|Trim Size / Pages||6 x 9 in / 304|
Paris, 1534. A student at the Catholic Collège de Montaigu, serving as a courier for the Inquisition, is murdered by members of an extreme Lutheran sect for the packet of letters he is carrying. His friend and fellow classmate Amaury de Faverges—the illegitimate son of the Duke of Savoy and an expert in astronomy and natural science—is recruited as his replacement and promised a decree of legitimacy if he can uncover the secret that threatens to overturn Catholicism and the reign of François I. Working undercover, Amaury journeys south to the liberal court of the king's sister, Marguerite of Navarre, the alleged heart of the conspiracy. The deeper he probes, the more Amaury is forced to confront his own religious doubts; and when he discovers a copy of Copernicus's shocking manuscript showing the sun at the center of the universe, he knows the path he must follow. Replete with characters and events from history—from the iconoclastic Rabelais to the burning of heretics in Paris to preacher John Calvin and Copernicus himself—The Astronomer is a powerful novel of love and betrayal, and a thrilling portrait of what might well have happened at a hinge point in history when science and ancient religious belief collided.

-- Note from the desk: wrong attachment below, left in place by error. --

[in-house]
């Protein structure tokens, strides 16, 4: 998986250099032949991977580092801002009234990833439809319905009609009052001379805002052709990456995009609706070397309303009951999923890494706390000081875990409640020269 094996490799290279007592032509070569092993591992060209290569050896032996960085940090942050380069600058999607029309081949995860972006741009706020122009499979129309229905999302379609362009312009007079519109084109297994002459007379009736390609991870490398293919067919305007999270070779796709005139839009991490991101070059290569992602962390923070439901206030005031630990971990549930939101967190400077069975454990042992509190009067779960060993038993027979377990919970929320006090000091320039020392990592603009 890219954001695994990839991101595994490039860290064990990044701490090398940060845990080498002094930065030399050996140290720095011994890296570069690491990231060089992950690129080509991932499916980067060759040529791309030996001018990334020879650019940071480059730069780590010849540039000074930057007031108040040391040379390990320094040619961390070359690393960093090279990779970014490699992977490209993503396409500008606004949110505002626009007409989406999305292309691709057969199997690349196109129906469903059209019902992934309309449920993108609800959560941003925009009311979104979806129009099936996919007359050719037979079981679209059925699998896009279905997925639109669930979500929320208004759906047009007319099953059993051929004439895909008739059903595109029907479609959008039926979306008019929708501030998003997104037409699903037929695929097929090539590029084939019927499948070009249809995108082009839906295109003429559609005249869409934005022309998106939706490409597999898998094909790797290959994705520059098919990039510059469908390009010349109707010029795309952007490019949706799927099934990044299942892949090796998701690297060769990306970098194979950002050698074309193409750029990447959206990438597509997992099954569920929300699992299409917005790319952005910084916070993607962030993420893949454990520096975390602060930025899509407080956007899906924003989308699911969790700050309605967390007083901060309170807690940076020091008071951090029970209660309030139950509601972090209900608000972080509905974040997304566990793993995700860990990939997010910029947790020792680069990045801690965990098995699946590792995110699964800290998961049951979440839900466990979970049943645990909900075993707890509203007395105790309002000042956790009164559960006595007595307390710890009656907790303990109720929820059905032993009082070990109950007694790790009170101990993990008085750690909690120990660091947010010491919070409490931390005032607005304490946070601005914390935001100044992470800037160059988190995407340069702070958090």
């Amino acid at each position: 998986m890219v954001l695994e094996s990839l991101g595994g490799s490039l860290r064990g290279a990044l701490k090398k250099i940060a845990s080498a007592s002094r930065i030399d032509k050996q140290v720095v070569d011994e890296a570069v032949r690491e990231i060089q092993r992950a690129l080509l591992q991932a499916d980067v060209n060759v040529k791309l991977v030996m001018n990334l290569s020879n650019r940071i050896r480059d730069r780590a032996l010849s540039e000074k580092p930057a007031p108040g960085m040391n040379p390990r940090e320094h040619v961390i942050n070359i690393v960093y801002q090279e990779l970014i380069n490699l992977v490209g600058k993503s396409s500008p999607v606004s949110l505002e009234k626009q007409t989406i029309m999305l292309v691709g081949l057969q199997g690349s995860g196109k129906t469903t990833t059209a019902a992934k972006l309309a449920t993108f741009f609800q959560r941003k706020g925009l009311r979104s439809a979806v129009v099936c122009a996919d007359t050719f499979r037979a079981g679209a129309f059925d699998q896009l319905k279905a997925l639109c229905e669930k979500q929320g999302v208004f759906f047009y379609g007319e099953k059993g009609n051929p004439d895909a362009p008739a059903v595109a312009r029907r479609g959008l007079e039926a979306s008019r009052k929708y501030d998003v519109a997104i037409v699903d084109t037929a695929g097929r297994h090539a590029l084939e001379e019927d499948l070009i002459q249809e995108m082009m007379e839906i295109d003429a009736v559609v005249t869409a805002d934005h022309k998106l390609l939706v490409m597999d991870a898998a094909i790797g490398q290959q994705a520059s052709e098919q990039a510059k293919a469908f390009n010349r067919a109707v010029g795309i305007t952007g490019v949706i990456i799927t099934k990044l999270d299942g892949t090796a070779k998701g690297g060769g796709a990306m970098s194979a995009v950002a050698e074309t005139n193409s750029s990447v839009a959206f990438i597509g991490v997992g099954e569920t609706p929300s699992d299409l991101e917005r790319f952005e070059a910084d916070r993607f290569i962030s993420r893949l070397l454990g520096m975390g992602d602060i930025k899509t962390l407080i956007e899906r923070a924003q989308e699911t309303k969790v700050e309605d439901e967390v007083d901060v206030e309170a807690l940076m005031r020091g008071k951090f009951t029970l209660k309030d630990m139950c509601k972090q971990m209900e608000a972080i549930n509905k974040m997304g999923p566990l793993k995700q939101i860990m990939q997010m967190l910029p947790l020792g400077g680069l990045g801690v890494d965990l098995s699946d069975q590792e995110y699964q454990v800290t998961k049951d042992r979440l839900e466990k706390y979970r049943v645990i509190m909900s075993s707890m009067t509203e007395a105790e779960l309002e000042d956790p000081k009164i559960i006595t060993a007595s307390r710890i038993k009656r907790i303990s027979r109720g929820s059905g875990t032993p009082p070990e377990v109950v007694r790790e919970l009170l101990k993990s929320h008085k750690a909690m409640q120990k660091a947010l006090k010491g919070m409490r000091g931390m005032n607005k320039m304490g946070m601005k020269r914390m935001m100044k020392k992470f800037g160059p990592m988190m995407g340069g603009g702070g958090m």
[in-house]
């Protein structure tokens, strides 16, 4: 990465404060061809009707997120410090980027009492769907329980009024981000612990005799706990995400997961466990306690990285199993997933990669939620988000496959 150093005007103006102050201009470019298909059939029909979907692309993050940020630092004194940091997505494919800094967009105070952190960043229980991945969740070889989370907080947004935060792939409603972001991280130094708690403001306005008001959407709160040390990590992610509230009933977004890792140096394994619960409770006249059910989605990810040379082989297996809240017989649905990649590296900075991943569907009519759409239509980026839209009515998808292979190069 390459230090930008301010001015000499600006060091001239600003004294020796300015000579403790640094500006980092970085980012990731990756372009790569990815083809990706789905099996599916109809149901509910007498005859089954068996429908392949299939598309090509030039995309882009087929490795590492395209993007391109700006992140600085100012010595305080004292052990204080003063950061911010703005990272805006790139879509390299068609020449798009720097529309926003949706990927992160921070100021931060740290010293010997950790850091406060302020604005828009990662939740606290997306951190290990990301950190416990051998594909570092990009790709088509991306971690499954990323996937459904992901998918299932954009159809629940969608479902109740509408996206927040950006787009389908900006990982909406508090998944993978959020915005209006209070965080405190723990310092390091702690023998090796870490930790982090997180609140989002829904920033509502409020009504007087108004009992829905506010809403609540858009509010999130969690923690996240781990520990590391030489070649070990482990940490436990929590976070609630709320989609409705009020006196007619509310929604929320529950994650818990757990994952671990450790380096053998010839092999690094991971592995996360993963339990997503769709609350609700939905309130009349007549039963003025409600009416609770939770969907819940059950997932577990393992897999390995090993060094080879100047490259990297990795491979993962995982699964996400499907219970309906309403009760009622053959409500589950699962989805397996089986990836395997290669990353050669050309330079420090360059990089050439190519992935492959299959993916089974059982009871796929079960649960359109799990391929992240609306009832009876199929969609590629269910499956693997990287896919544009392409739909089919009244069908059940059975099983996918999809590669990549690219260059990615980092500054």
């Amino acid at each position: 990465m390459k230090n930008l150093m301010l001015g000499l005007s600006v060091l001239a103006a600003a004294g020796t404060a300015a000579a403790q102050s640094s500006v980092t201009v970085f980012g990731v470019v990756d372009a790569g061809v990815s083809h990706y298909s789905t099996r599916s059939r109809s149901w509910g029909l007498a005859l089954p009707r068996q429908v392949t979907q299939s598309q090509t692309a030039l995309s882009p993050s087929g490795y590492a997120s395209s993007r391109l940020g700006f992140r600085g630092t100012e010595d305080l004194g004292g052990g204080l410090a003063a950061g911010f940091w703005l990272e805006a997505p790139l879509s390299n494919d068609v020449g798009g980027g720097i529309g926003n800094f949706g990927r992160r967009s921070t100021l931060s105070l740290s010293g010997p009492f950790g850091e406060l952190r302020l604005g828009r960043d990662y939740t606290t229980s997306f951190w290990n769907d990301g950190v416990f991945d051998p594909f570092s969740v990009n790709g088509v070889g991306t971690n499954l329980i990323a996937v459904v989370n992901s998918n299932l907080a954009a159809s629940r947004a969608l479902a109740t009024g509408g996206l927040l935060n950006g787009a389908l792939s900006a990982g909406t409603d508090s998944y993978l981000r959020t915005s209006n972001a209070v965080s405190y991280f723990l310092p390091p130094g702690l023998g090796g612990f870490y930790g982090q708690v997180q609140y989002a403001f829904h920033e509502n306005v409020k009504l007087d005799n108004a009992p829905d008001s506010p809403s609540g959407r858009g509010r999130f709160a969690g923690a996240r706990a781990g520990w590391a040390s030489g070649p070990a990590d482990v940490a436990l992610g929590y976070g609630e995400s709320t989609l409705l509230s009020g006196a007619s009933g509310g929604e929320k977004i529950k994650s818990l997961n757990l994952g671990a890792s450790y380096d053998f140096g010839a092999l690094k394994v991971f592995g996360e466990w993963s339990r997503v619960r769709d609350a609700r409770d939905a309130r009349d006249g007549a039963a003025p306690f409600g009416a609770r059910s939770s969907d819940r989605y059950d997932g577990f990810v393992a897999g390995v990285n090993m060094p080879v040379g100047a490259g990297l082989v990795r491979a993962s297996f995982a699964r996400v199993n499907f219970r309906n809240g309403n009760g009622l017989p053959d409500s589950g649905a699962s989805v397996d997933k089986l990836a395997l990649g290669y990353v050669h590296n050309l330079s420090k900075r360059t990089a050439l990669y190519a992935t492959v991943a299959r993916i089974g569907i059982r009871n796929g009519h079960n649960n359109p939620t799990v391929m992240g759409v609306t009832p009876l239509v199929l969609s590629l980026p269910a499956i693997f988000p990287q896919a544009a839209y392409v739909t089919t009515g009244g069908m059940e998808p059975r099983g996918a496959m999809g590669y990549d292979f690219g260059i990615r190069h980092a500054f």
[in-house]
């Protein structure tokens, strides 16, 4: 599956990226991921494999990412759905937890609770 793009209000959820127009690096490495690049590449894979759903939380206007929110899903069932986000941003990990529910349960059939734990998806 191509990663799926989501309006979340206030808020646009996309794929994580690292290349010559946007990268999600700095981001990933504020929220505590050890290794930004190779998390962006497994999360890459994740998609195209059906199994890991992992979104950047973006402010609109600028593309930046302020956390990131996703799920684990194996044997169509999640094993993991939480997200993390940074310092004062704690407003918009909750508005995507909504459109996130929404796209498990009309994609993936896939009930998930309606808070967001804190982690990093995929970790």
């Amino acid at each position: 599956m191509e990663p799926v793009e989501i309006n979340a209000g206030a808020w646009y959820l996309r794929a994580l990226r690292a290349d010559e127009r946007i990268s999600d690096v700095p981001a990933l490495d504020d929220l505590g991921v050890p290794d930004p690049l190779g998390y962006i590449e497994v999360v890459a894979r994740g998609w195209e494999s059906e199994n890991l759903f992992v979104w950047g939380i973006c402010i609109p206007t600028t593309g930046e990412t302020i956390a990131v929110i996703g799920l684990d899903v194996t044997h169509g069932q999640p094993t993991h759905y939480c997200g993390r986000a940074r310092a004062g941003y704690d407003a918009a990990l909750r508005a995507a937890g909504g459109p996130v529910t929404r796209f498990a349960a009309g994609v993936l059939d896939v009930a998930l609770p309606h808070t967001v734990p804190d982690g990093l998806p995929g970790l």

Lawrence Goldstone began life on Wall Street and has now written over a dozen books. His latest is Drive!: Henry Ford, George Selden, and the Race to Invent the Auto Age. The first book in this series of innovation histories was Birdmen: The Wright Brothers, Glenn Curtiss, and the Battle to Control the Skies. He and his wife, author Nancy Goldstone, live in East Hampton, New York.
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